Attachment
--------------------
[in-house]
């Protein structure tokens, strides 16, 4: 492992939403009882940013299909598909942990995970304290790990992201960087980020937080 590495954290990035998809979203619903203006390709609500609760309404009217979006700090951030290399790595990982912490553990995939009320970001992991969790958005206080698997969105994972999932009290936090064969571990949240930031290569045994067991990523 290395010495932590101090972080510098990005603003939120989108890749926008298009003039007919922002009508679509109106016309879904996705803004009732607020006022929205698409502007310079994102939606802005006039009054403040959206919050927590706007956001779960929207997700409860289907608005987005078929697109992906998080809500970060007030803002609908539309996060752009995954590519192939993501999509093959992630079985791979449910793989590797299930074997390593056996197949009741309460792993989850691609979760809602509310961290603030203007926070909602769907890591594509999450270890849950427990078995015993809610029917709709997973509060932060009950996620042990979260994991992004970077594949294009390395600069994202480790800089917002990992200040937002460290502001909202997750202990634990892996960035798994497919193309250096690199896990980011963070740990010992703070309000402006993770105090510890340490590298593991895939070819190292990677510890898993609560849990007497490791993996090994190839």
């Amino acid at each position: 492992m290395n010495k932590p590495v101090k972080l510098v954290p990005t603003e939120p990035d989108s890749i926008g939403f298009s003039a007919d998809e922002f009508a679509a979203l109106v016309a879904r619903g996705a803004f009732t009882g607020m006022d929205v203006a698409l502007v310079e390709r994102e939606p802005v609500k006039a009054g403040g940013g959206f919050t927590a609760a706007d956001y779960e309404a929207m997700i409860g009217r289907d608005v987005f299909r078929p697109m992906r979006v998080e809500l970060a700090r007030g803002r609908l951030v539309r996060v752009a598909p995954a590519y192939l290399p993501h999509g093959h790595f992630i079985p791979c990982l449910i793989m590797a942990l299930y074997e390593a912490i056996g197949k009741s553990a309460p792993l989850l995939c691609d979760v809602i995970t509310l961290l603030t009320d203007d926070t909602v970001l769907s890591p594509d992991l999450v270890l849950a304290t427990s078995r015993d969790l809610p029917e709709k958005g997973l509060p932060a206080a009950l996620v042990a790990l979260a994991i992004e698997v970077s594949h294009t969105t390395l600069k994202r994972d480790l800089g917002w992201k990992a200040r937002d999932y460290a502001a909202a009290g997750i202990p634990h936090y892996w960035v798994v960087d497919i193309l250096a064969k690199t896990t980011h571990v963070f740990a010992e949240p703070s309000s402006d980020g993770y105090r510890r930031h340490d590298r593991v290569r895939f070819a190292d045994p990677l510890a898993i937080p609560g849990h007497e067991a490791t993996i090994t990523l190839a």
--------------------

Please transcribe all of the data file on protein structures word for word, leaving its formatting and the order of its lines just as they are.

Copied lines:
[in-house]
């Protein structure tokens, strides 16, 4: 492992939403009882940013299909598909942990995970304290790990992201960087980020937080 590495954290990035998809979203619903203006390709609500609760309404009217979006700090951030290399790595990982912490553990995939009320970001992991969790958005206080698997969105994972999932009290936090064969571990949240930031290569045994067991990523 290395010495932590101090972080510098990005603003939120989108890749926008298009003039007919922002009508679509109106016309879904996705803004009732607020006022929205698409502007310079994102939606802005006039009054403040959206919050927590706007956001779960929207997700409860289907608005987005078929697109992906998080809500970060007030803002609908539309996060752009995954590519192939993501999509093959992630079985791979449910793989590797299930074997390593056996197949009741309460792993989850691609979760809602509310961290603030203007926070909602769907890591594509999450270890849950427990078995015993809610029917709709997973509060932060009950996620042990979260994991992004970077594949294009390395600069994202480790800089917002990992200040937002460290502001909202997750202990634990892996960035798994497919193309250096690199896990980011963070740990010992703070309000402006993770105090510890340490590298593991895939070819190292990677510890898993609560849990007497490791993996090994190839």
């Amino acid at each position: 492992m290395n010495k932590p590495v101090k972080l510098v954290p990005t603003e939120p990035d989108s890749i926008g939403f298009s003039a007919d998809e922002f009508a679509a979203l109106v016309a879904r619903g996705a803004f009732t009882g607020m006022d929205v203006a698409l502007v310079e390709r994102e939606p802005v609500k006039a009054g403040g940013g959206f919050t927590a609760a706007d956001y779960e309404a929207m997700i409860g009217r289907d608005v987005f299909r078929p697109m992906r979006v998080e809500l970060a700090r007030g803002r609908l951030v539309r996060v752009a598909p995954a590519y192939l290399p993501h999509g093959h790595f992630i079985p791979c990982l449910i793989m590797a942990l299930y074997e390593a912490i056996g197949k009741s553990a309460p792993l989850l995939c691609d979760v809602i995970t509310l961290l603030t009320d203007d926070t909602v970001l769907s890591p594509d992991l999450v270890l849950a304290t427990s078995r015993d969790l809610p029917e709709k958005g997973l509060p932060a206080a009950l996620v042990a790990l979260a994991i992004e698997v970077s594949h294009t969105t390395l600069k994202r994972d480790l800089g917002w992201k990992a200040r937002d999932y460290a502001a909202a009290g997750i202990p634990h936090y892996w960035v798994v960087d497919i193309l250096a064969k690199t896990t980011h571990v963070f740990a010992e949240p703070s309000s402006d980020g993770y105090r510890r930031h340490d590298r593991v290569r895939f070819a190292d045994p990677l510890a898993i937080p609560g849990h007497e067991a490791t993996i090994t990523l190839a």